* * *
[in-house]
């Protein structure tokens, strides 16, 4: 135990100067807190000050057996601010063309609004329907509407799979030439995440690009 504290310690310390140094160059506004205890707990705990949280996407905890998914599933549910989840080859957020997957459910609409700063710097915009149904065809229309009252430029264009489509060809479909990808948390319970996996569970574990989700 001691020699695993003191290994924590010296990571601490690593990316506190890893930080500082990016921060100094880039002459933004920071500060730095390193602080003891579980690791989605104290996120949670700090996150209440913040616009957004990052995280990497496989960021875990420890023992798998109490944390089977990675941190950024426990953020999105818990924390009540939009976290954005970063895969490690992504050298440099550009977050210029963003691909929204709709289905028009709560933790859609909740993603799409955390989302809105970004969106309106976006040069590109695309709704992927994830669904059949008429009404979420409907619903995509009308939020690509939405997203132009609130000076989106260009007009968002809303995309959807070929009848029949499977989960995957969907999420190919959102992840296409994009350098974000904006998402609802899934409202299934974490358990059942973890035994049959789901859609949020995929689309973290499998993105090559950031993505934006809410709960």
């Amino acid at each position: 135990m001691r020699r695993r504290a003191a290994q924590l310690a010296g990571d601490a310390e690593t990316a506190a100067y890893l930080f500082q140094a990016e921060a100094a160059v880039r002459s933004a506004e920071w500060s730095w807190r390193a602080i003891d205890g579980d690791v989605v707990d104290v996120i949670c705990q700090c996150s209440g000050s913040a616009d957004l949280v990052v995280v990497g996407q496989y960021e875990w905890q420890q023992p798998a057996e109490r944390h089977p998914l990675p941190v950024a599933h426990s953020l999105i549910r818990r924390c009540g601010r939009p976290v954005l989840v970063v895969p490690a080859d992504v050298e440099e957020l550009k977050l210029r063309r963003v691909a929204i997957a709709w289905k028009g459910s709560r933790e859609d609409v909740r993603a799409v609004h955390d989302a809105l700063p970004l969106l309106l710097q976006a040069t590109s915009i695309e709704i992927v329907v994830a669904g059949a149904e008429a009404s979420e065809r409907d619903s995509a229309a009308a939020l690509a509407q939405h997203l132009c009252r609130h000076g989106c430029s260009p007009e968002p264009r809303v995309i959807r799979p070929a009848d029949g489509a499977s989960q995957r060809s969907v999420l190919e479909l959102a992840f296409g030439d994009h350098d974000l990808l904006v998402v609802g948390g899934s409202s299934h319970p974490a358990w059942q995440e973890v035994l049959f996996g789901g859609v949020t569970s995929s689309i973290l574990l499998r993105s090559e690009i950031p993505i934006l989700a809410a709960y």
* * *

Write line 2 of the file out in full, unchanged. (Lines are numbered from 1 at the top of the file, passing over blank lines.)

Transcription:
């Protein structure tokens, strides 16, 4: 135990100067807190000050057996601010063309609004329907509407799979030439995440690009 504290310690310390140094160059506004205890707990705990949280996407905890998914599933549910989840080859957020997957459910609409700063710097915009149904065809229309009252430029264009489509060809479909990808948390319970996996569970574990989700 001691020699695993003191290994924590010296990571601490690593990316506190890893930080500082990016921060100094880039002459933004920071500060730095390193602080003891579980690791989605104290996120949670700090996150209440913040616009957004990052995280990497496989960021875990420890023992798998109490944390089977990675941190950024426990953020999105818990924390009540939009976290954005970063895969490690992504050298440099550009977050210029963003691909929204709709289905028009709560933790859609909740993603799409955390989302809105970004969106309106976006040069590109695309709704992927994830669904059949008429009404979420409907619903995509009308939020690509939405997203132009609130000076989106260009007009968002809303995309959807070929009848029949499977989960995957969907999420190919959102992840296409994009350098974000904006998402609802899934409202299934974490358990059942973890035994049959789901859609949020995929689309973290499998993105090559950031993505934006809410709960």